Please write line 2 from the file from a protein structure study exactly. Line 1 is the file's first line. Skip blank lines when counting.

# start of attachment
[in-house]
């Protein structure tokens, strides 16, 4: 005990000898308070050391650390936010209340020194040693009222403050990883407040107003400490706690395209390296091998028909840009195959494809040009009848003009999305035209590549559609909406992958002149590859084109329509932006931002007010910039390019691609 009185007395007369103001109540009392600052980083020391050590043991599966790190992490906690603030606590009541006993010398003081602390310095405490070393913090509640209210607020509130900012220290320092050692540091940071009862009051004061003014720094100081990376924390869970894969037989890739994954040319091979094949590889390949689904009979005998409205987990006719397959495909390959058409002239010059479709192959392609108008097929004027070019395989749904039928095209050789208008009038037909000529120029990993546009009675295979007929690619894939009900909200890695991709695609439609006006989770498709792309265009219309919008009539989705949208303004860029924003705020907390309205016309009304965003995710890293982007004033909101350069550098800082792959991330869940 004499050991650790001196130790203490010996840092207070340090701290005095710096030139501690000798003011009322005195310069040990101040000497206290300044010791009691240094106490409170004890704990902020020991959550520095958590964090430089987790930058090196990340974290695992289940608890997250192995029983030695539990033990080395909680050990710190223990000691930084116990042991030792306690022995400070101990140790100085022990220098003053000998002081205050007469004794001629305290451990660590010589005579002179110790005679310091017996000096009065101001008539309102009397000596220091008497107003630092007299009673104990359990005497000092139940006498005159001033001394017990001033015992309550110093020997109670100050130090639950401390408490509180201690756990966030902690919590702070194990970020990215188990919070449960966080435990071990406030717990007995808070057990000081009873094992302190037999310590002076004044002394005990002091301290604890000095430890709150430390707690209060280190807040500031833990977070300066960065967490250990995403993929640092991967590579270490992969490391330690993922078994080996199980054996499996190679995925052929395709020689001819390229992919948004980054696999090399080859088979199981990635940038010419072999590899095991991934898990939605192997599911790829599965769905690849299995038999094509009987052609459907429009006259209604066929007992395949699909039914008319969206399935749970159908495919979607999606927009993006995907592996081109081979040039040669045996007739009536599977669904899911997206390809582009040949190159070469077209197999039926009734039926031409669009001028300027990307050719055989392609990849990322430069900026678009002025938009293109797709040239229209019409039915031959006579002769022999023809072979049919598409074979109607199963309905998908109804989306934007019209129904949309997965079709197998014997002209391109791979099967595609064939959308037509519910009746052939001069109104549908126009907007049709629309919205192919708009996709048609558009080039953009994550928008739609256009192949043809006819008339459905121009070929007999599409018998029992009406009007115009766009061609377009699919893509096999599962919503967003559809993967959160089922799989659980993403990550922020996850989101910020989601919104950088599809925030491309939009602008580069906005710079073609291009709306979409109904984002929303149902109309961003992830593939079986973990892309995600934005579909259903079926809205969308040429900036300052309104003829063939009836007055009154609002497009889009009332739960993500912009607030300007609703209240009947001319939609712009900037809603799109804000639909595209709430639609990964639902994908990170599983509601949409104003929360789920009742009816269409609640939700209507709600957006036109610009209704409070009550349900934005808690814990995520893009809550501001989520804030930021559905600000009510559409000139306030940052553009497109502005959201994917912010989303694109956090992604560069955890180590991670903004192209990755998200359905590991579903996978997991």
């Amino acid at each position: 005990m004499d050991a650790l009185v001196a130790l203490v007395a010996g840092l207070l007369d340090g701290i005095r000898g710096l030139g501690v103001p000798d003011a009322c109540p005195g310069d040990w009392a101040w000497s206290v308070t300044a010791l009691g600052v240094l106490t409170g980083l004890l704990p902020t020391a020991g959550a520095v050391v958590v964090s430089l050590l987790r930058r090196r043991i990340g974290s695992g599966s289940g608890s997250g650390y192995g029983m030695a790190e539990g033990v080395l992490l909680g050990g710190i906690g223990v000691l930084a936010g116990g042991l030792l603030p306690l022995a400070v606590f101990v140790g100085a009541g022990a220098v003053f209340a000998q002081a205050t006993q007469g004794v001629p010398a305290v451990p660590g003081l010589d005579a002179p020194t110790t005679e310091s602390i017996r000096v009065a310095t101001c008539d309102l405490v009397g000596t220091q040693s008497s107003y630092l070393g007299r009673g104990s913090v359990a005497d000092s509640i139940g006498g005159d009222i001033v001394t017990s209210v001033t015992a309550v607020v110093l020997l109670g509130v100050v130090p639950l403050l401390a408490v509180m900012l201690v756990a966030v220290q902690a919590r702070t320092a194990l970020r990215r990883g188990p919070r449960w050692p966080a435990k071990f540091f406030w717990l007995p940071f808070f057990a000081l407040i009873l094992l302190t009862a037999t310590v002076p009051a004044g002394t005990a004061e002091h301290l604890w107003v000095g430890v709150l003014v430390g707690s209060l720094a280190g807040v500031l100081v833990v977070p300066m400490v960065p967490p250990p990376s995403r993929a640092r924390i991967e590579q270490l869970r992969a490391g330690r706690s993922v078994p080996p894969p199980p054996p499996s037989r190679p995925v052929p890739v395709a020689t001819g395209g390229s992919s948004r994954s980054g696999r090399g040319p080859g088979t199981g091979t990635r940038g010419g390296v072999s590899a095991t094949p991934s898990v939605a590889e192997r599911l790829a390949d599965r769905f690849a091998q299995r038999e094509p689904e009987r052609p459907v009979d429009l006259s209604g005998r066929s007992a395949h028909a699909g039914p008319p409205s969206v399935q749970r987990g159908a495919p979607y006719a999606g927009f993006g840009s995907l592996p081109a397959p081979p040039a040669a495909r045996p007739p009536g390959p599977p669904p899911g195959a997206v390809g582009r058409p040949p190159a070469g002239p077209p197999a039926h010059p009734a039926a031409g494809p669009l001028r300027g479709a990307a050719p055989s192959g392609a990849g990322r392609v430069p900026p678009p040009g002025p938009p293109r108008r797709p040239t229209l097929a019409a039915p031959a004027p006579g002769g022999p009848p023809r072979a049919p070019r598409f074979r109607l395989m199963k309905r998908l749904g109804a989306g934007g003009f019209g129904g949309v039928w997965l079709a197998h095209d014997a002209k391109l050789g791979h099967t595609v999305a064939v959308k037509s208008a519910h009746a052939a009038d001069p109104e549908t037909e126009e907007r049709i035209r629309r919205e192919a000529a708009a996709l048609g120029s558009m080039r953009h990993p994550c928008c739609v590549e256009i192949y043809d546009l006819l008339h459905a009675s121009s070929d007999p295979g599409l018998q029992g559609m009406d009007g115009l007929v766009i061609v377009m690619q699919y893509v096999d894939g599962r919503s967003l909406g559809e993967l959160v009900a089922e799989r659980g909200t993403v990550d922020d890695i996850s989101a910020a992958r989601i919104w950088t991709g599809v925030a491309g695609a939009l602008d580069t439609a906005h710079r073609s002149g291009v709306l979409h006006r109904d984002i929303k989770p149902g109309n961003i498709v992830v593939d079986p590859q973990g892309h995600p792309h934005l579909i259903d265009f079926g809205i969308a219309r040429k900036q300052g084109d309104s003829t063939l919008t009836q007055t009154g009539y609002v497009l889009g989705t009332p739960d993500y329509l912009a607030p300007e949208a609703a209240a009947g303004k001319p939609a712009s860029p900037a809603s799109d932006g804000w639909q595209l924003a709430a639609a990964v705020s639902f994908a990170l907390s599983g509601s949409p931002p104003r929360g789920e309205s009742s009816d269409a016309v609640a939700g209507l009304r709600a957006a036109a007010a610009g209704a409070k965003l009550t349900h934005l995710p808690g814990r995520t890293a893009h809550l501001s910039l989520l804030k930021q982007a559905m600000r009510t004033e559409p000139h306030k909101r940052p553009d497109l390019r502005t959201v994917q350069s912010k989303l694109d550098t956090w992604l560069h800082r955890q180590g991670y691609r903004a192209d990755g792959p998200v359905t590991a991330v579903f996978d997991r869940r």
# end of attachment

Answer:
């Protein structure tokens, strides 16, 4: 005990000898308070050391650390936010209340020194040693009222403050990883407040107003400490706690395209390296091998028909840009195959494809040009009848003009999305035209590549559609909406992958002149590859084109329509932006931002007010910039390019691609 009185007395007369103001109540009392600052980083020391050590043991599966790190992490906690603030606590009541006993010398003081602390310095405490070393913090509640209210607020509130900012220290320092050692540091940071009862009051004061003014720094100081990376924390869970894969037989890739994954040319091979094949590889390949689904009979005998409205987990006719397959495909390959058409002239010059479709192959392609108008097929004027070019395989749904039928095209050789208008009038037909000529120029990993546009009675295979007929690619894939009900909200890695991709695609439609006006989770498709792309265009219309919008009539989705949208303004860029924003705020907390309205016309009304965003995710890293982007004033909101350069550098800082792959991330869940 004499050991650790001196130790203490010996840092207070340090701290005095710096030139501690000798003011009322005195310069040990101040000497206290300044010791009691240094106490409170004890704990902020020991959550520095958590964090430089987790930058090196990340974290695992289940608890997250192995029983030695539990033990080395909680050990710190223990000691930084116990042991030792306690022995400070101990140790100085022990220098003053000998002081205050007469004794001629305290451990660590010589005579002179110790005679310091017996000096009065101001008539309102009397000596220091008497107003630092007299009673104990359990005497000092139940006498005159001033001394017990001033015992309550110093020997109670100050130090639950401390408490509180201690756990966030902690919590702070194990970020990215188990919070449960966080435990071990406030717990007995808070057990000081009873094992302190037999310590002076004044002394005990002091301290604890000095430890709150430390707690209060280190807040500031833990977070300066960065967490250990995403993929640092991967590579270490992969490391330690993922078994080996199980054996499996190679995925052929395709020689001819390229992919948004980054696999090399080859088979199981990635940038010419072999590899095991991934898990939605192997599911790829599965769905690849299995038999094509009987052609459907429009006259209604066929007992395949699909039914008319969206399935749970159908495919979607999606927009993006995907592996081109081979040039040669045996007739009536599977669904899911997206390809582009040949190159070469077209197999039926009734039926031409669009001028300027990307050719055989392609990849990322430069900026678009002025938009293109797709040239229209019409039915031959006579002769022999023809072979049919598409074979109607199963309905998908109804989306934007019209129904949309997965079709197998014997002209391109791979099967595609064939959308037509519910009746052939001069109104549908126009907007049709629309919205192919708009996709048609558009080039953009994550928008739609256009192949043809006819008339459905121009070929007999599409018998029992009406009007115009766009061609377009699919893509096999599962919503967003559809993967959160089922799989659980993403990550922020996850989101910020989601919104950088599809925030491309939009602008580069906005710079073609291009709306979409109904984002929303149902109309961003992830593939079986973990892309995600934005579909259903079926809205969308040429900036300052309104003829063939009836007055009154609002497009889009009332739960993500912009607030300007609703209240009947001319939609712009900037809603799109804000639909595209709430639609990964639902994908990170599983509601949409104003929360789920009742009816269409609640939700209507709600957006036109610009209704409070009550349900934005808690814990995520893009809550501001989520804030930021559905600000009510559409000139306030940052553009497109502005959201994917912010989303694109956090992604560069955890180590991670903004192209990755998200359905590991579903996978997991």